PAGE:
While the rest of the Fish continued their trend of leaving men on base, Dan Uggla did his level best to singlehandedly supply the Marlins with enough offense to win the game. Uggs hit his 20th home run of the season in the second, and drove in two more runs with a single in the seventh to give the Fish three of their four runs on the night. Meanwhile, the bullpen, after a less-than-stellar showing Tuesday, held the Nats scoreless over four innings.
But since that’s not how baseball works, instead, fans are likely nursing throbbing headaches, dehydration and nausea due to the gallons of liquid happy amnesia they downed after one of the most depressing ends to a game in recent memory.
But let’s start at the beginning, which was decidedly less mournful.
On the three-year anniversary of his no-hitter, Anibal Sanchez had a strong start for the Fish. He struck out five and allowed just four hits and two walks to the Nationals through six scoreless innings. The problem at first was that J.D. Martin decided to put in a quality start of his own, and held Florida to just two runs in 6 2/3 innings.
The 100th home run of Hanley Ramirez’s career put the Fish up 1-0 in the top of the fourth, and the Marlins tagged Martin for one more run with two out in the seventh, when Chris Coghlan hit an RBI single to give the team a two-run advantage.
With two out in the bottom of the eighth, and the Marlins up 2-0, Renyel Pinto decided he was done pitching. He proceeded to give up a walk, a single, and another walk to load the bases before Fredi pulled him in favor of Kiko Calero. Kiko was unable to get out of the inning unscathed, and gave up a two-run single to Mike Morse to tie up the game.
Fish fans rejoiced in the top of the ninth when Nick Johnson played hero and hit a two-run single to give the lead back to the Florida Marlins, but the rejoicing was premature, considering Leo Nunez was heading to the mound in the bottom of the inning.
It happened really fast, sort of like a multi-vehicle crash that takes just a few seconds, but feels like it’s happening in slow motion. The first pitch Nunez threw to Willie Harris was launched into the seats, and the score was 4-3. Next, Leo gave up an infield single to Cristian Guzman. And as a grand finale, Ryan Zimmerman jacked a walk-off, two-run shot.
The Marlins have just been swept by the Nationals.
If you want to know all the gory details, unfortunately you’ll have to look elsewhere, as the cocktail of prescription narcotics that I downed to ease the pain of this series have really clouded my memory of the afternoon’s events.
I do seem to recall that things started out splendidly for the Fish on Thursday in the series finale at Nationals Park. The Marlins scored two runs in the first and another 4 in the second, and chased starter Craig Stammen after just 1 2/3 innings.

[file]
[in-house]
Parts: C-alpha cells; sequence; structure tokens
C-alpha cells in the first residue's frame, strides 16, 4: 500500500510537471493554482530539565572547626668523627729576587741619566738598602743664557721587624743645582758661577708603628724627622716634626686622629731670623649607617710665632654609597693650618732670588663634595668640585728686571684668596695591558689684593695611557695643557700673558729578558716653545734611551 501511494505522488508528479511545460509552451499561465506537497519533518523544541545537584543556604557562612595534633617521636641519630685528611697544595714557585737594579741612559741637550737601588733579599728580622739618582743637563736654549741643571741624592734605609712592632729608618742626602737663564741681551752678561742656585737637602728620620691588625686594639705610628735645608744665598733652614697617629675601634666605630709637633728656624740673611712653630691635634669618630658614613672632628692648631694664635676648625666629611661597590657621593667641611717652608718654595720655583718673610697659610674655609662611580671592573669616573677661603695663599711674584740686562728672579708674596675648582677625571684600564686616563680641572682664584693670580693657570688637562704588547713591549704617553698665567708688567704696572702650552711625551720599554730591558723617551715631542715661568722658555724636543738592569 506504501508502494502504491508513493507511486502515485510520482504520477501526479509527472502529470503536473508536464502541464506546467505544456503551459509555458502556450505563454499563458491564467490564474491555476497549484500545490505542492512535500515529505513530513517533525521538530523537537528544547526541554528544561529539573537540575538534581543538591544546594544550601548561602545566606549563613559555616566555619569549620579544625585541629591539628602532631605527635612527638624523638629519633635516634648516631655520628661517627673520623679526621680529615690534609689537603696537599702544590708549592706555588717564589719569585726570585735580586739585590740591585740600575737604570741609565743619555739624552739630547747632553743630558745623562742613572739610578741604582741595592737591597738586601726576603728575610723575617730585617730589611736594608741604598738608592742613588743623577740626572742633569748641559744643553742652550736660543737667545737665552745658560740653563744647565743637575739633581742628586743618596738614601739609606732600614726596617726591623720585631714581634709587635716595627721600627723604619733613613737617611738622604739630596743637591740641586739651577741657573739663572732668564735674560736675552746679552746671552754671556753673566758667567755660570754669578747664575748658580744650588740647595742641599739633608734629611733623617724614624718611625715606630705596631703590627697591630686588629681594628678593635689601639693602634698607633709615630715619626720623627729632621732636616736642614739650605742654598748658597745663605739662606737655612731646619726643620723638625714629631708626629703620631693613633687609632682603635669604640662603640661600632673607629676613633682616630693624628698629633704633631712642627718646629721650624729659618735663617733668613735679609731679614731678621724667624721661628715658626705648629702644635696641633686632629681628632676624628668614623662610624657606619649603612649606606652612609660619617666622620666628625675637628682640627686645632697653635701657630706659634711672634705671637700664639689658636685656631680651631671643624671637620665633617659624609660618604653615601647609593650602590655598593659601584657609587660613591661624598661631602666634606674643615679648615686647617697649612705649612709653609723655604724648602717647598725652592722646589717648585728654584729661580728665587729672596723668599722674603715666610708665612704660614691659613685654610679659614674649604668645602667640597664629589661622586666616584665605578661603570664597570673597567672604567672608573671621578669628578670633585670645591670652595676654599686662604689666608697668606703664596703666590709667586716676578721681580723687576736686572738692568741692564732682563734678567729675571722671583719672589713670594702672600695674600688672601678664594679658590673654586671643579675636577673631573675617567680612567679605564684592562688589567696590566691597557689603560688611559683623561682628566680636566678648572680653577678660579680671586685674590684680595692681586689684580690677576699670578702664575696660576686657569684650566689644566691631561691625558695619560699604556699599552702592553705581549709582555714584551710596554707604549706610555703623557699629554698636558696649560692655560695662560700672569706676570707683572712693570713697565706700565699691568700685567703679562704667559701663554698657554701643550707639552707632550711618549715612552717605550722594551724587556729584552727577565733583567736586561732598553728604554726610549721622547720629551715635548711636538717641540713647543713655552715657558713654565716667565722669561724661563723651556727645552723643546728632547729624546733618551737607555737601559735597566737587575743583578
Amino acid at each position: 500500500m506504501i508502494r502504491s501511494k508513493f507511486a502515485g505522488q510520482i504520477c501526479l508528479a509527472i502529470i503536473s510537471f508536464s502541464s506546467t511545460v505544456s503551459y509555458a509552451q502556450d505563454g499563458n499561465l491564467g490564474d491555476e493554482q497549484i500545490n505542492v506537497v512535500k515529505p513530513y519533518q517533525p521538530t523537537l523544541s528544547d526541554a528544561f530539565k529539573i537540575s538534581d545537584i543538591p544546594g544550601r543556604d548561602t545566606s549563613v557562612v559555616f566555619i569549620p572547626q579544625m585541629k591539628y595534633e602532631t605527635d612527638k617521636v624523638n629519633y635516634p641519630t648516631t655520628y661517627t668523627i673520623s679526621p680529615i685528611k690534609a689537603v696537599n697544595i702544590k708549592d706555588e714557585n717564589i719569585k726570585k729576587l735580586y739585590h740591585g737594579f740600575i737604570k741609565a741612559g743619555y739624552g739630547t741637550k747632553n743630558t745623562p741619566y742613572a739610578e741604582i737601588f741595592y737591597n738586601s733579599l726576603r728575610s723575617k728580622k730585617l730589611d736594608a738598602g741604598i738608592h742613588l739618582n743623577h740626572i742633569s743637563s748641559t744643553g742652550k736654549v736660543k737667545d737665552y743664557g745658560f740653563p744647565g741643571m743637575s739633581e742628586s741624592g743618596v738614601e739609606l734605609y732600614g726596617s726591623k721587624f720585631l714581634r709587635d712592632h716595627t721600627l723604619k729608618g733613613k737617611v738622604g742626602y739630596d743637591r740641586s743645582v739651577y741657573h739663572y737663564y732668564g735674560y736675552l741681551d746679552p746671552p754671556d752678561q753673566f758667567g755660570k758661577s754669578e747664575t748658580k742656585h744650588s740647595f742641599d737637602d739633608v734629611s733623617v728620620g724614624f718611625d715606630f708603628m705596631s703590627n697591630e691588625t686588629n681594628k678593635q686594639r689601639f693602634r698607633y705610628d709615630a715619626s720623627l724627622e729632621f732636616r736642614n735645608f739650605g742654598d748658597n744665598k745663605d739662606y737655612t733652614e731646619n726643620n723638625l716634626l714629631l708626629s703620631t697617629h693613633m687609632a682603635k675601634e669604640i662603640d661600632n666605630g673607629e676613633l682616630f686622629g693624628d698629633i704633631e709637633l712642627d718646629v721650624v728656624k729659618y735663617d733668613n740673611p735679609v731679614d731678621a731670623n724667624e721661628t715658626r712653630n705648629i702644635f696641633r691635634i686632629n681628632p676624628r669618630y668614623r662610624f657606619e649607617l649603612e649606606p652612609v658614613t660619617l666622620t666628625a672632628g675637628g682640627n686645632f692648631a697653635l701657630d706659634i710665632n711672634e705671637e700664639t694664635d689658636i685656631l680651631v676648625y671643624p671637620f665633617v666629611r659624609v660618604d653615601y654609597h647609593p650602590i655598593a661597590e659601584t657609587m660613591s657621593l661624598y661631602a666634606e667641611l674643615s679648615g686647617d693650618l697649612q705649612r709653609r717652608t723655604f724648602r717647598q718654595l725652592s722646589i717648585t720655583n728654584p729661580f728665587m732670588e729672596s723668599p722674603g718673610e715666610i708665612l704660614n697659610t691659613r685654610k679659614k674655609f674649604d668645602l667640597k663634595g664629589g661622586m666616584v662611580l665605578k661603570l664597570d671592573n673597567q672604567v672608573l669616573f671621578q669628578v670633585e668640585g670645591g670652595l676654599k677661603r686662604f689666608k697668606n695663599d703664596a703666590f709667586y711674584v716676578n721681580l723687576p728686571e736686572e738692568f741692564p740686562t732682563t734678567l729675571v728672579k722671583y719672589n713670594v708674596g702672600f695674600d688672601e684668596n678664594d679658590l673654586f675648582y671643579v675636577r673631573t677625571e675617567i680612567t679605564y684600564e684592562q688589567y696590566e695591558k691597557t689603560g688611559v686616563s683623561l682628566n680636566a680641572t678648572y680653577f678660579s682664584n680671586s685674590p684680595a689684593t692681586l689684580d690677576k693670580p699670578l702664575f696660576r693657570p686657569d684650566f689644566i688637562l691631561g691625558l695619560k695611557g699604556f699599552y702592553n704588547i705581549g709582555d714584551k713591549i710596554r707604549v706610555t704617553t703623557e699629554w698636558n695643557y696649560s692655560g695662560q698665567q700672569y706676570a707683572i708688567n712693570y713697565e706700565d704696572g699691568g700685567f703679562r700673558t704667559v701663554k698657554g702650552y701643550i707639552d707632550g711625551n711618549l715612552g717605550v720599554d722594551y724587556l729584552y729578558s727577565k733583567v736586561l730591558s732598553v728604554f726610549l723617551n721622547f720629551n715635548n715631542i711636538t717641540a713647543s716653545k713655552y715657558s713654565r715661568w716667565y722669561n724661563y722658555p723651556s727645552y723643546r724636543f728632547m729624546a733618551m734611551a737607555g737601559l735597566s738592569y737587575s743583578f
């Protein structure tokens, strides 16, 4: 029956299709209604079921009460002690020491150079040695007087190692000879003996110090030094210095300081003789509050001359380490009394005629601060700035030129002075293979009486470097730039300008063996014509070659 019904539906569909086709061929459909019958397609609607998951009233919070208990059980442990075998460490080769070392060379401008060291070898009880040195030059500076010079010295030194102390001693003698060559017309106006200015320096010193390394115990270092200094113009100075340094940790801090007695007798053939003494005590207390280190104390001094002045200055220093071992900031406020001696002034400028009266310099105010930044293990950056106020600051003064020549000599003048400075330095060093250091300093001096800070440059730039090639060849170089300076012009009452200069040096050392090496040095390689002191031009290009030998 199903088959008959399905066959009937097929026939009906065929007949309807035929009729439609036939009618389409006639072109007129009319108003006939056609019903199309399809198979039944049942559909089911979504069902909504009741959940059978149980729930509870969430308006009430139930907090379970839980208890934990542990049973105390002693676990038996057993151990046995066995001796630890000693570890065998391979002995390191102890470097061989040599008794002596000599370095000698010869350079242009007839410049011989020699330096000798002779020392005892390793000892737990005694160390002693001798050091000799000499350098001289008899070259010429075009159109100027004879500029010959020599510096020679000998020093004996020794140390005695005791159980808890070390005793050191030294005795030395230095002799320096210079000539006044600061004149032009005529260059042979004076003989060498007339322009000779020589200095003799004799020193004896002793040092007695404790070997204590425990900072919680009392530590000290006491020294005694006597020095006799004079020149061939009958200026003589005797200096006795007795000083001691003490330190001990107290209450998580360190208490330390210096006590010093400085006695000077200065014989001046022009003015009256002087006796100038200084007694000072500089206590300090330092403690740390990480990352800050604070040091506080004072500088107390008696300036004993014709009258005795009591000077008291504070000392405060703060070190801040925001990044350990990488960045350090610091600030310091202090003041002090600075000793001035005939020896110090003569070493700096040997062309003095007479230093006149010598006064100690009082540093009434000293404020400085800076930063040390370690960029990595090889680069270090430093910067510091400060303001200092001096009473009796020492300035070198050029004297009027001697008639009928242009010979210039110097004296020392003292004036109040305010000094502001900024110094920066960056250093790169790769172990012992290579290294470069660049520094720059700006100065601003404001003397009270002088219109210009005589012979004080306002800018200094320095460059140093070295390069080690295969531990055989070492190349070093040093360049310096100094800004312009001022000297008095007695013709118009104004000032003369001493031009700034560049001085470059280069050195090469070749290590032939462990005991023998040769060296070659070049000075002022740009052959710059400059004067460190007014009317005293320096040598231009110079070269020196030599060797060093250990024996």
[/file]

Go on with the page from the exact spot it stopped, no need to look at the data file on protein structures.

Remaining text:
That provided a comfy six-run cushion for Chris Volstad, who held the Nats scoreless through three before he decided he was no longer a fan of prosperity. Chris gave up three runs in the fourth inning, and after John Baker hit a two-run shot in the top of the inning, Vols proceeded to give up another four runs in the fifth–thanks in part to the obligatory long ball and a costly error by Jorge Cantu. That was the end of Volstad’s afternoon.
So the Marlins saw a 6-0 lead evaporate Thurdsday, and things just went downhill from there. Or, things had already gone downhill, so they decided to dig a tunnel to the center of the earth and continue the ride.
The Fish were clinging to an 8-7 lead in the seventh when at some point (I was barely conscious by then) Fredi got tossed for arguing balls and strikes. Brian Sanches gave up a home run to Elijah Dukes to tie up the game. Then Luis Ayala gave up four runs in the eighth, one of which was balked in by Brendan Donnelly. And this is where I lose the will to live er, to recap this game.
The whole “sweep-avoidance” thing didn’t turn out so well for the Marlins as they lost their third straight game in our nation’s capital. The Fish are now seven games behind the Phillies as they head to Philadelphia, and while there are 54 games left in the season, this series definitely begs the question: are any of the remaining games even going to matter?
Sorry. If you’re looking for optimism today, you stopped at the wrong blog.
It’s great to see that the Marlins can take care of business against teams such as the Yankees, Dodgers and Cubs. The problem, though, is that it also makes losing to bottom-dwelling teams like the Nationals just that much more infuriating.
Rick VandenHurk was on the hill for the Marlins in game two of the series at Nationals park Wednesday night, and for some reason Vandy decided it would be a pretty swell idea to throw batting practice to the home team.
Henricus gave up home runs to Ryan Zimmerman and Adam Dunn in the first inning, and another long ball to Ronnie Belliard in the fourth. Cristian Guzman’s double in the third drove in a run, and his RBI triple in the fourth capped off the scoring for the Nationals.
After just four innings, VandenHurk was done. Uh, but by that point, so was the damage.
It wouldn’t be enough, though. Five runs on four hits–three of which were home runs–from the not-so-incredible Hurk were all Washington needed to take a series from the Marlins for the first time since 2007.
After four straight series wins, the Marlins have dropped two in a row to the worst team in baseball. That is just good, good stuff.
We did learn a valuable lesson tonight, though, as Emilio Bonifacio made his first start for the Fish in center field– Boni can pretty much be counted on to go hitless no matter what position he’s playing.